Rhythm, Blues and Rock
We consider aspects of African-American popular music and culture from the 1920s through the early 1960s, including styles such as blues, R ‘n B, doo-wop and early Rock ‘n’ Roll. Along the way, we examine representations of race, gender and “youth”, creativity and stylistic trends, the development of the modern popular music industry and media, and relations between the popular music industry and culture. Individual performers, recordings and performances are also examined.
In order to pass this course you will need to acquire a clear understanding of the basic trends in African-American popular music, culture and the popular music industry from 1930-1965. This includes:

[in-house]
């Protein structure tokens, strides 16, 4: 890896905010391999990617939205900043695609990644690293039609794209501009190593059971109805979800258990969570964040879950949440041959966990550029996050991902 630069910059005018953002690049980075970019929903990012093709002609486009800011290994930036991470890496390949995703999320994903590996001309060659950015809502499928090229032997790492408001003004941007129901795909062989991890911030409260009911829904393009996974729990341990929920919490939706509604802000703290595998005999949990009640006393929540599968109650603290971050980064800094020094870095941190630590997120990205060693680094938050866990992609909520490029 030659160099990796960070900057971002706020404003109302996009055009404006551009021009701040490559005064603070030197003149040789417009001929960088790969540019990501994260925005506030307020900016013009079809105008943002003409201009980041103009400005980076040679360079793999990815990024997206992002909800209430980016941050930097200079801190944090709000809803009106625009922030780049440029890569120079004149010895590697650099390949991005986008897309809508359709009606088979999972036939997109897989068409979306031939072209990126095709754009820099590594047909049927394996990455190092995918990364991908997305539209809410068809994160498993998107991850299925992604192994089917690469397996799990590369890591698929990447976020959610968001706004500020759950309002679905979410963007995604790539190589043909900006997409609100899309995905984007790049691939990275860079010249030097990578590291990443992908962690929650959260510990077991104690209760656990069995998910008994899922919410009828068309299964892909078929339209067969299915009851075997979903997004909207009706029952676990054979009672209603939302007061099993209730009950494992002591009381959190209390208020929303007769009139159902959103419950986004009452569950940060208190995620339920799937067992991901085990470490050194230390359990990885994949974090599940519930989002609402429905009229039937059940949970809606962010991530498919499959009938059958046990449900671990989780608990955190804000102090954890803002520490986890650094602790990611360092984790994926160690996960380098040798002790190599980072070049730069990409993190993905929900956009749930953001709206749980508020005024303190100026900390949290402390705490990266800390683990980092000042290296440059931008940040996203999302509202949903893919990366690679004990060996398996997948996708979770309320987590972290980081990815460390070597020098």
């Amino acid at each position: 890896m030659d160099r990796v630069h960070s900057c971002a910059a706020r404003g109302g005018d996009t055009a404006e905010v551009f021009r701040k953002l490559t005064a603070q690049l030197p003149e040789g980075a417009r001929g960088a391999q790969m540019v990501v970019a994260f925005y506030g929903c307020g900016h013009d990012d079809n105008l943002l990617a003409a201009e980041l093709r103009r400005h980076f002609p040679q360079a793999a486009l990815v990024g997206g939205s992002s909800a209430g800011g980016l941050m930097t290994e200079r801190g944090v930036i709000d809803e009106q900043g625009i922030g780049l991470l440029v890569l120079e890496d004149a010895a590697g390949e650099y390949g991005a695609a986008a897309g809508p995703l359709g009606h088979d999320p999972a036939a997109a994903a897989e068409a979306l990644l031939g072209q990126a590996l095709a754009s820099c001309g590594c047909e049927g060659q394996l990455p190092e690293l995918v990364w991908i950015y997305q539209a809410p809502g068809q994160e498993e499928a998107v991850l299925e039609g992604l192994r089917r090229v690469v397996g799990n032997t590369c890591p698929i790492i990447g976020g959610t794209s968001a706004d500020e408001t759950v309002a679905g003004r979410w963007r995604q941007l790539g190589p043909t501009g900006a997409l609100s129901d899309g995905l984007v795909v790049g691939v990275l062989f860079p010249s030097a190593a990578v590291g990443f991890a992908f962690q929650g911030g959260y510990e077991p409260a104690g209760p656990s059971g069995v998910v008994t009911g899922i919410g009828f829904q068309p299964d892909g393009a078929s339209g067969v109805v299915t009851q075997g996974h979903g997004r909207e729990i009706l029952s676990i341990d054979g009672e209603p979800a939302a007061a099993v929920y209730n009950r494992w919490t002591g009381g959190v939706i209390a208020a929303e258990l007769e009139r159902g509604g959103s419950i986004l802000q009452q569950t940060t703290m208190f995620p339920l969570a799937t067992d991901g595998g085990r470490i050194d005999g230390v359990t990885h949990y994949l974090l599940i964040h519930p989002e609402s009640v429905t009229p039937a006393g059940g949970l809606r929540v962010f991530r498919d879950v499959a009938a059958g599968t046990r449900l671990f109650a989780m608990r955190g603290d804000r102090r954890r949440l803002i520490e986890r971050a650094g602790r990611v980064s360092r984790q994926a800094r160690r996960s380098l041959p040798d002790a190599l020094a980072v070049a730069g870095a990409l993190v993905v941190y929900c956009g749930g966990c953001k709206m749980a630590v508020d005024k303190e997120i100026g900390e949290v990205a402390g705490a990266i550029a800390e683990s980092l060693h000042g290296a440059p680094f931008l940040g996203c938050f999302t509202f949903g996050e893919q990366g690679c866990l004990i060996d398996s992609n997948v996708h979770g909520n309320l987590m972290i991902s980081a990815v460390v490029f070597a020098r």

- A familiarity with the songs, artists and labels identified in lectures
- Basic information about artists, the styles, genres and (in some cases) songs with which they are associated
- The ways race, gender and generational identity are represented
- Fundamentals of the popular music industry and media in the United States and that industry’s role in the production/mediation/commodification of culture
- Developments in technology and economics that interacted with musical and industrial issues
- The development of “youth culture” in social and industrial terms
You must demonstrate your understandings in clearly structured and well-presented writing, using standard academic English.
Not taught in 2022
Lecturer(s) Associate Professor Greg Booth
Coursework + exam
ANTHRO 217: 15 points
30 points passed